Homosexuality in the army has always been (and continues to be) the most cherished of taboos. It’s not denial. Even the cream of the disadvantaged demographical crops pumping raw recruits into military systems worldwide can’t be ignorant enough to just plain DENY its existence. Soldiers just prefer not to talk about these things. Like getting blown up on duty, or catching venereal diseases from hookers (also, unsurprisingly, on duty), avoiding discussion lengthens the distance between the idea and the reality. Men, eh? Always afraid to communicate their feelings, afraid of appearing weak, afraid to open up. Well, evidently not all men, and certainly not here Chez les Abrutis.

Arriving at regiment slap-bang in the middle of Winter and (due to an administrative error) - having yet to be issued with our ID cards permitting us to step outside the walls - there wasn’t a whole lot going on. On top of our lashings of solitude, we added just a pinch of long-weekend (for those with ID cards, of course) and our recipe for boring, vacuous isolation was complete. Fortunately, a rather spicy hair in the soup presented itself in the form of Corporal Ramires. Ramires, a Colombian with a penchant for dancing to Katie Perry on tea-light-covered counter tops long into the night, was my first liaison upon reaching our combat company. During this eternal weekend in Ghost Town, Ramires opened up the company bar and dutifully slipped behind the counter to cater to our beer-guzzling needs; he passed us his portable DVD player along with an extensive library to keep us amused, and implored us to report to him if any of the older lads gave us a hard time. All in all, we were delightfully impressed by his friendliness and approachability. In fact, most of the company were of a similar mind.

A few weeks ago Ramires was caught having sex with a fellow corporal during a Sergeant Training Course. Scandalous? - Very. Formally prohibited? - not quite ("severely frowned upon" would be the military heirarchy‘s preferred classification). Just plain wrong - oh please! (although Iris Robinson, Mahmoud Ahmadinejad and the entire state of Utah may argue otherwise). Ramires’ former "camarades" back at base have all but turned on him, baying for blood (or regimental sanctions, at the very least). Crude, unimaginative yet highly offensive jokes have started circulating in higher numbers than our annual ammunition allowance regarding Ramires’ ill-advised but completely harmless and ultimately consensual faut-pas. Hompophobia has quickly overtaken Shakira as the favourite past-time back at base, and frankly it angers me more than I can fully describe.

There's nohing tougher than having to listen to hate-fuelled rants against gays from guys you'd previously considered close friends, combat buddies and general brothers. Nonetheless, let’s try (if at all possible with these Neanderthals so very recently cavorting as "friends") to rationalise the situation. Had Ramires been caught shagging a female colleague (only possible in the French regular army, as the Legion do not accept female recruits), the bloke’s back would’ve been raw from all the admiring and macho, awe-fuelled slaps and pats cascading from his peers. Instead, despite (I imagine) attempted discretion, he now finds himself completely ostracised from the general population at our barracks, and with any hopes of further career-progression severely impaired by inherent ignorance and bigotry. A physically fit, emotionally stable, socially impeccable Sergent in the French Foreign Legion, but above all that a filthy fag not fit to wear the fatigues of our "honourable and fidelity-filled" band of brothers. They say that the Legion is your homeland, and yet I’m forced to witness an upstanding, highly professional soldier be forced into exile because of others’ inane backwardness. One thing’s as sure and certain as anything; once my little rosy-cheeked contract reaches deep-voiced, stubbly maturity I’m quitting this dysfunctional horde of rabble once and for all.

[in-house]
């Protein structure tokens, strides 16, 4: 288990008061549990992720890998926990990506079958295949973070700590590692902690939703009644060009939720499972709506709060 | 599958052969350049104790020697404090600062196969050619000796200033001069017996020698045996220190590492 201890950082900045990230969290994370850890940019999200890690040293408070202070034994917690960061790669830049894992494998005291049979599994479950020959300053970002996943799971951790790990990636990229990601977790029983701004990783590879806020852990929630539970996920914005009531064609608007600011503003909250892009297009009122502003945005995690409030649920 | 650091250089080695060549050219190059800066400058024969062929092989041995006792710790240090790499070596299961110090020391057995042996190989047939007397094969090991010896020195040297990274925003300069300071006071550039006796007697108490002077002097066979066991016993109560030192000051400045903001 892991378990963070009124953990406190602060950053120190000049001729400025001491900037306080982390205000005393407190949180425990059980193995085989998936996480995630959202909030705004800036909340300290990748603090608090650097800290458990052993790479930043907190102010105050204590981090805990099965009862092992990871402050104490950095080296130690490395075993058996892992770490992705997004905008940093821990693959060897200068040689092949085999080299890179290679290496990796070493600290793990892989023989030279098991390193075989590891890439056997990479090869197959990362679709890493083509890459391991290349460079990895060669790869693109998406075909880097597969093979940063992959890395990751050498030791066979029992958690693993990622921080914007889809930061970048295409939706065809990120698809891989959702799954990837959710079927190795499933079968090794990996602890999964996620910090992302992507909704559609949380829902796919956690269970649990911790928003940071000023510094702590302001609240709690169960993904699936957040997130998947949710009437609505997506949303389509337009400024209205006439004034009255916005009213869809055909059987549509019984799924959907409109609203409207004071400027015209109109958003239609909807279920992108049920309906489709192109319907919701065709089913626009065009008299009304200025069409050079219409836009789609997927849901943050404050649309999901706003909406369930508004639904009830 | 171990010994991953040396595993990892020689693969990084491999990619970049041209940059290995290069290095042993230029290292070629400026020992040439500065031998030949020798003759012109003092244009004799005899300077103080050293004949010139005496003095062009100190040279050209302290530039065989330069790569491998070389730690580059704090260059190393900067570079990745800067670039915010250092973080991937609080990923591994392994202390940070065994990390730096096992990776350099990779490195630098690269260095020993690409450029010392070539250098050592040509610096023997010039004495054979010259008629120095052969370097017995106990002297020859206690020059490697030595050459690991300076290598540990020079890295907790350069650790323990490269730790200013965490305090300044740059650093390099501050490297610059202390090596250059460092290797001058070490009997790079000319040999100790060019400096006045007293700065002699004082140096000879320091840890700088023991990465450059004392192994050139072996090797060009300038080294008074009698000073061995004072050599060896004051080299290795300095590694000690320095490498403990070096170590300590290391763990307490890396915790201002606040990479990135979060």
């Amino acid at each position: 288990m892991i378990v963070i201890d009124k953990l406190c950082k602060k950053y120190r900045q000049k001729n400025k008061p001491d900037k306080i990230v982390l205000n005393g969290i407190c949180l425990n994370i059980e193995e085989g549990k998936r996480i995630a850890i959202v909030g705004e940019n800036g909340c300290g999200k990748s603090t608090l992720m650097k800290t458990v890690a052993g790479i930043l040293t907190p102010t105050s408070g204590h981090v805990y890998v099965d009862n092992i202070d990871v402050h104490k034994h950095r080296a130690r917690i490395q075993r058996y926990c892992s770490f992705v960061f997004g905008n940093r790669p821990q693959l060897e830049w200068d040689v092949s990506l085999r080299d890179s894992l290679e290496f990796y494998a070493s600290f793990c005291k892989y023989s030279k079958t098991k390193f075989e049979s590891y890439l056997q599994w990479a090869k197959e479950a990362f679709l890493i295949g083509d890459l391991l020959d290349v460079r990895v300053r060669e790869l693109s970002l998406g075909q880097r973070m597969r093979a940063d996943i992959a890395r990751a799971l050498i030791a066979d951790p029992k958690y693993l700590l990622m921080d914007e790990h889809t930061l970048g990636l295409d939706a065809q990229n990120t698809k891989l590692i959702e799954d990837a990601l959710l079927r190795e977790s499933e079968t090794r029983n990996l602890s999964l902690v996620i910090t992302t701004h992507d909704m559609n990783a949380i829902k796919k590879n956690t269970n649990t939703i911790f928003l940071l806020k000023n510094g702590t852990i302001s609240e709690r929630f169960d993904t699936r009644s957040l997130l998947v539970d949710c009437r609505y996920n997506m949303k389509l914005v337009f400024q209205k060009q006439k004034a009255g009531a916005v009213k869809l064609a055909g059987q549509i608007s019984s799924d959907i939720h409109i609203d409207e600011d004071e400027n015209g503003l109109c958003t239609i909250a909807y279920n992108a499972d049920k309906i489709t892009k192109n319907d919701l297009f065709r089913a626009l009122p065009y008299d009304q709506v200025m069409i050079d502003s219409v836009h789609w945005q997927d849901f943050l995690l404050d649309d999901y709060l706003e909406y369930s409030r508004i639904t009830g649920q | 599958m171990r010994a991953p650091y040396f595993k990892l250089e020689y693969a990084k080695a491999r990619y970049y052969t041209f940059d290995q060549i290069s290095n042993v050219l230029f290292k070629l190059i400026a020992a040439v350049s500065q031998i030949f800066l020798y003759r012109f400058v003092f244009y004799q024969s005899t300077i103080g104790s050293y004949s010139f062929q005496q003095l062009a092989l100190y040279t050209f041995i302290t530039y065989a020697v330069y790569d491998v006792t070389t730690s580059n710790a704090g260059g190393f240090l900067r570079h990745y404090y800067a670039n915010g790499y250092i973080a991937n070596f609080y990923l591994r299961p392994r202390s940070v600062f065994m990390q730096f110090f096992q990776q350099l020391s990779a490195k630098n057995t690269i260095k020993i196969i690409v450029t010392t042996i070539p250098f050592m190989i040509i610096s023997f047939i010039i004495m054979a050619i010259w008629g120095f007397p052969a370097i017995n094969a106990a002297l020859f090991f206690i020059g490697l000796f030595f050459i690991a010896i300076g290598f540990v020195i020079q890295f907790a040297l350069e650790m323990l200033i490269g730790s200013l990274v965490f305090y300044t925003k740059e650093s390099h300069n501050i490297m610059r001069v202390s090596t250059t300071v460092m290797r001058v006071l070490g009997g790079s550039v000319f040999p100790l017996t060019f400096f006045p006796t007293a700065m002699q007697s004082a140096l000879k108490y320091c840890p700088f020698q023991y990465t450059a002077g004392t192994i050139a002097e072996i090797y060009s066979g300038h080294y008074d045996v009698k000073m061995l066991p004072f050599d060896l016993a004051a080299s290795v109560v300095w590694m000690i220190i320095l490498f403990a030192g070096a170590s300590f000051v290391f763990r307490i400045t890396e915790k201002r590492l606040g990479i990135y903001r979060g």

This pathetic excuse for an army isn’t worthy of soldiers like Ramires. Bon courage a lui…

Sunday, August 8

Identity Crisis

So you’ve joined the French Foreign Legion. Don’t worry, it’s not that bad. Sure, they shave your head, change your name, date and place (town, anyway) of birth, starve you for a month, make you execute bizarre and nonsensical orders (like change from sports gear to work combats to parade wear in 3 minutes or else….), give you 90 second cold showers with a bar of soap, walk over your hands while you do push-ups for somebody else’s mistake, smack you full force on the back of the head when you make one yourself. But at least you get to keep your nationality. Your national identity. The one thing that sets you apart from the other desperate, last-gasp cut-throats fighting shoulder to shoulder on the front lines with you (ie. Little 19 year old Brazilians come to France to "make sex with horny european girls").

So what exactly does it mean to be Irish here in the Legion?

Well, as most of the Irish readers would agree, being Irish in a foreign country is almost always met with startling warmth, friendliness and positivity. Here follows an amusing tale to prove said point.